It may well come from the way in which we were taught Latin, and if memory serves, C S Lewis, on being sent to a tutor had a similar experience in being taught Greek, but both Ben Trovato and I are particularly comfortable with a method which starts teaching the student ab initio by immersing him (or her) into complex texts in the target language and using exegesis to allow her (or him) to draw out the meaning of serious writing immediately, instead of wasting time on "my aunt's pen" or "my postilion has been struck by lightning".
(As an aside, imagine how much easier it would have been to achieve a decent translation of the mass for use in the OF if this method had been chosen to educate the translators, who would never have needed to bother with "dynamic equivalence".)
He and I had both learned French through the medium of the standard text Mots d'Heures, Gousses, Rames and he was excited to learn some time ago that I had come across a German equivalent. I'm afraid that I forgot completely his entreaty for some examples until he reminded me earlier.
Here then are three, from Mörder Guss Reims. The only requirement for the learner is to read them aloud with an exaggerated German accent. You will be amazed at how quickly you begin to pick up the deeper meanings hidden within the verses. I have nevertheless included the basic critical apparatus normally available only to the teacher.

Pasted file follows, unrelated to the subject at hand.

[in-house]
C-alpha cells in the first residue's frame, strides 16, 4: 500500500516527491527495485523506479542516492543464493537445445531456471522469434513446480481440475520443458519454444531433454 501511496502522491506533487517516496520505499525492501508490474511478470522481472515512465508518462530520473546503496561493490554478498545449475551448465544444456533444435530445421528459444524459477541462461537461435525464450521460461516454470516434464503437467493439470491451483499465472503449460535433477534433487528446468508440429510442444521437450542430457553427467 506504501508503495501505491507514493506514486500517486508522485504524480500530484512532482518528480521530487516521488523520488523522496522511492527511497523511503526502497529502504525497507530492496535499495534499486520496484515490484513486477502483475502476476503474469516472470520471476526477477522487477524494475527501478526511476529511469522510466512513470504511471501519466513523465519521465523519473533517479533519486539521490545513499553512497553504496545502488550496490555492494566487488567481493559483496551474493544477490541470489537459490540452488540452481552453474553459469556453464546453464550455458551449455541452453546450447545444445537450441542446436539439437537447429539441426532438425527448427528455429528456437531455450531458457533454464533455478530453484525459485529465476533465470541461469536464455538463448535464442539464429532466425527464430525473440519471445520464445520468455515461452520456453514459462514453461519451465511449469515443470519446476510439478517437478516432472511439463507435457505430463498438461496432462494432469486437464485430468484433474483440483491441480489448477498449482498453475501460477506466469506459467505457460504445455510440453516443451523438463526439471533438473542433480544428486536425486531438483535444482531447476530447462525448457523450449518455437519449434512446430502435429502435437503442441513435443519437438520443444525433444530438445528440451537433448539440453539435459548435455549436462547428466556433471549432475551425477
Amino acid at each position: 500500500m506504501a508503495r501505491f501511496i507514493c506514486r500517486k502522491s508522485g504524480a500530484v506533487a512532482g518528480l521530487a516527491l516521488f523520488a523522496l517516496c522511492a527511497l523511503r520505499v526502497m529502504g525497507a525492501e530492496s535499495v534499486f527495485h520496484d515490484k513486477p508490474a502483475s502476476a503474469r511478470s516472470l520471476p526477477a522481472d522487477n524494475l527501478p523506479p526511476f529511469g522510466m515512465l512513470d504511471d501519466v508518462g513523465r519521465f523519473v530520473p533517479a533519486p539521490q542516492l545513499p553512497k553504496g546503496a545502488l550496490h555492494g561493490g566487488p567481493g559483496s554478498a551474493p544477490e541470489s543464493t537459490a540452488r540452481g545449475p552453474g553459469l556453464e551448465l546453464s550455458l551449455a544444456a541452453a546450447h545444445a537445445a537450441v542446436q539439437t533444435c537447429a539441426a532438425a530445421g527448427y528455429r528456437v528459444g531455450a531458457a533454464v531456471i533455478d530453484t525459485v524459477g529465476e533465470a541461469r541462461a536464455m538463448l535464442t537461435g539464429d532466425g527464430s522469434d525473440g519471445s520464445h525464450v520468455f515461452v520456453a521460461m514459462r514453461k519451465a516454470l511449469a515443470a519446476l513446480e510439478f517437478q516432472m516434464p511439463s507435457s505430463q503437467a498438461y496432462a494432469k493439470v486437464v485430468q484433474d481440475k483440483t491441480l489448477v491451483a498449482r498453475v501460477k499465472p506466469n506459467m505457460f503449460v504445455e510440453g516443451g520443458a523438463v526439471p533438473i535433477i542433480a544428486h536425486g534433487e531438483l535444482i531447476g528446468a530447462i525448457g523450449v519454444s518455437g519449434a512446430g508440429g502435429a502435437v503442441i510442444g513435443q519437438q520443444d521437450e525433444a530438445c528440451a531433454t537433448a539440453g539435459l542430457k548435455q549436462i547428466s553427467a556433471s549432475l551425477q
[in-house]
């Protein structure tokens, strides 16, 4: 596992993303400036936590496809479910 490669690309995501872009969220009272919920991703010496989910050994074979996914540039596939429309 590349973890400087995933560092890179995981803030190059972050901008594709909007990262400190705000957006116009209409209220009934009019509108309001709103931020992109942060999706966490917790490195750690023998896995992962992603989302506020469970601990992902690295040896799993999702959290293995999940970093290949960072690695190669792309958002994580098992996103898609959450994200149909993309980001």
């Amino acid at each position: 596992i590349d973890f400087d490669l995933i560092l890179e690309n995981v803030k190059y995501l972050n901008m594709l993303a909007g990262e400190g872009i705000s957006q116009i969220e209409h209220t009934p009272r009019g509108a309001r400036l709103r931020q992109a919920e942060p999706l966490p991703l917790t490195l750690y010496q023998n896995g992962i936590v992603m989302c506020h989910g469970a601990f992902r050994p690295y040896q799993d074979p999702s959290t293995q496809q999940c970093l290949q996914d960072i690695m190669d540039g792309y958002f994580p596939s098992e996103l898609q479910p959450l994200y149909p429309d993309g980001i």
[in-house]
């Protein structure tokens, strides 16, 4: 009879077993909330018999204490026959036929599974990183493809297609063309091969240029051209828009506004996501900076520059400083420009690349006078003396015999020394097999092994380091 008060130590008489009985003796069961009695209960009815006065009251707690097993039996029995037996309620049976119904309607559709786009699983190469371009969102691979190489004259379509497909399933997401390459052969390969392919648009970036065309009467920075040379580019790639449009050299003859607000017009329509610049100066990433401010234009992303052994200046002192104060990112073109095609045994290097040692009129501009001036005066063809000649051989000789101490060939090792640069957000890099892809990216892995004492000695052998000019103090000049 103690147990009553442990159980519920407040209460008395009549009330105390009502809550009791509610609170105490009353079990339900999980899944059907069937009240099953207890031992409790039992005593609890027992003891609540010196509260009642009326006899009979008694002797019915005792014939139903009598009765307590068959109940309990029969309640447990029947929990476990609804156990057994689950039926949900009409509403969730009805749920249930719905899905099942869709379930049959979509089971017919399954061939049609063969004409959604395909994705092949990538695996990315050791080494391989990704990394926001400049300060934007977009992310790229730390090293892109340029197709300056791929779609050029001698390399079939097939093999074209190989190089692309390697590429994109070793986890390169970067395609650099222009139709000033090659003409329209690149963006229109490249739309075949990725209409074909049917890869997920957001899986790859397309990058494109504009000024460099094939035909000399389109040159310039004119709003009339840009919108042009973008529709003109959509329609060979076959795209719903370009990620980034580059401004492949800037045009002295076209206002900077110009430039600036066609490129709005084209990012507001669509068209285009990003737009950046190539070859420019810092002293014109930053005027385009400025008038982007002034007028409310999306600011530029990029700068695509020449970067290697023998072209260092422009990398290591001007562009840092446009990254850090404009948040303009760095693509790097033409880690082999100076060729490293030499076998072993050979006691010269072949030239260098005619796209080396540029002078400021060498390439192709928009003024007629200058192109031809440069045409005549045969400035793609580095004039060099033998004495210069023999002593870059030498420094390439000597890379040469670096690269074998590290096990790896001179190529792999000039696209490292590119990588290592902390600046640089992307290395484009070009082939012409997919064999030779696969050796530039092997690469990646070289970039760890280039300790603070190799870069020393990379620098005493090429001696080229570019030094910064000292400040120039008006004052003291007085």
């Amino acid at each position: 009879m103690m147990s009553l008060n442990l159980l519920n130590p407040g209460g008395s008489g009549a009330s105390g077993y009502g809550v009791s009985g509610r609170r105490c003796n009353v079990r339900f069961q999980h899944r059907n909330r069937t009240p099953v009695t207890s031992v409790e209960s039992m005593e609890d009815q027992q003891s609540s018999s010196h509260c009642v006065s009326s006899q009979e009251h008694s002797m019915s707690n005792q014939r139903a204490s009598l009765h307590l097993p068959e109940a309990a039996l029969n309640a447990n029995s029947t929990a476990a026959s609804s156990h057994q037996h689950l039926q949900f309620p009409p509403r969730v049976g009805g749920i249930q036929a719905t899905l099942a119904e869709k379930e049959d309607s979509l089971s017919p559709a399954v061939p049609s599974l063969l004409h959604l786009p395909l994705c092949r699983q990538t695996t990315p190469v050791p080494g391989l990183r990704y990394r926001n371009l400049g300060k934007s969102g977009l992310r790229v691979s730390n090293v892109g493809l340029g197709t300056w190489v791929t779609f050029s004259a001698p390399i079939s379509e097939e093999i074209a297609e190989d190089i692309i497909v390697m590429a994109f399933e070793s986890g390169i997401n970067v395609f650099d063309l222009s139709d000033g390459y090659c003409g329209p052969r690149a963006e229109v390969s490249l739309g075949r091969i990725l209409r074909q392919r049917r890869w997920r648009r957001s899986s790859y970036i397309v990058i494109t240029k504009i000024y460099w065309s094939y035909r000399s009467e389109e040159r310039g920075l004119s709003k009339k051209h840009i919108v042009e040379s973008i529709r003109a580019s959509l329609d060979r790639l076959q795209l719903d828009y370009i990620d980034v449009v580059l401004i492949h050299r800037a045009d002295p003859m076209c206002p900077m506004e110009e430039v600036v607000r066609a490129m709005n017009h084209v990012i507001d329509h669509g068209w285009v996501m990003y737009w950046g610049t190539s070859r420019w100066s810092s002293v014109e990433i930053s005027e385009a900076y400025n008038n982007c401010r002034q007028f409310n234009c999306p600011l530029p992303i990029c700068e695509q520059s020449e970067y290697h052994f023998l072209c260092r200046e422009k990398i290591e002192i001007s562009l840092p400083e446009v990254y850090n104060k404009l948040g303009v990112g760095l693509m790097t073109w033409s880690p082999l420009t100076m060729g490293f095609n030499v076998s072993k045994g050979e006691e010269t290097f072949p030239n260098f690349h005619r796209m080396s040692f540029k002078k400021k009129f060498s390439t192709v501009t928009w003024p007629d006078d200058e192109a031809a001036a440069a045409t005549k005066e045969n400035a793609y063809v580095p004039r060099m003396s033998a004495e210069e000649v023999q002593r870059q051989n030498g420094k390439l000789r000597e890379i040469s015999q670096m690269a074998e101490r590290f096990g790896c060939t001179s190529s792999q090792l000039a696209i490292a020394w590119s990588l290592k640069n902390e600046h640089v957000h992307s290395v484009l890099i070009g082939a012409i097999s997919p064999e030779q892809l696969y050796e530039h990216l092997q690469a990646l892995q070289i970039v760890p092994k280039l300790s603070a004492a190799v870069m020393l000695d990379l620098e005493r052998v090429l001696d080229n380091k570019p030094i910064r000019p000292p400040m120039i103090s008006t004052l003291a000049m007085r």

Jahn1 Kid Dudel kämmte tauenReih' Ding' ohne Bohni.2
Stuka Vetter inne satt3
Und Kohl Titt' mager roh nie.4
1 Friedrich Ludwig Jahn (1778-1852) better known as ''Turnvater" Jahn, the Grand Old Man of German gymnastics.2 "By combing the goatskin on his bagpipes, he thawed out a row of things without an attic."
3”His cousin was inwardly tired of dive-bornbers." c.f. Tennyson's ”Locksley Hall " :
“Heard the heavens fill with shouting, and there rained a ghastly dew
From the nations' airy navies grappling in the central blue.”
4 “And he never likes cabbage nipple raw.”
Myriade Lied - Alarm!Itzt fliess' was weit1… Asen2 oh!
An Hefe-Revier dort mehre wend?
Alarm Warschauer3 …Tuck oh!4
1 In the middle of a song festival the alarm is sounded because something is flowing far away.2 The collective name of the old German gods. Their leader was Odin, alias Wodan, Wotan or Wuotan, the god of the wind, the dead and of war, and the leader of the hunt, all of which must have kept him fairly busy.
3 The reference to the Warschauer Bridge locates this incident in Berlin. Perhaps the River Spree had flooded at this spot.
4 "Oh., what a spiteful trick!"
Der Wasserkrug, Erdmann, an die Winterkrug Erdmeil'1Hie von der Krug hat sie-Gespenster, Ginsterkrug Erdsteil.2
Hieb Ortekrug, Erdkart’ — wisch Kotterkrug, Erdmaus;
Hansa Olaf tu' Gitter in ein Literkrug Erdhaus! 3
1 An earth-man is told to move the water jug one land-mile (1,609 metres, in contrast to one sea-mile or 1,852 metres) to the winter jug.2 This part of the earth was given over to jugs filled with gorse.
3 Meanwhile a Norwegian from the Hanseatic League is urged to erect some bars in a litre jug, which the poet calls an earth-house. It is not clear whether the bars are meant to keep the earth-mouse in or out.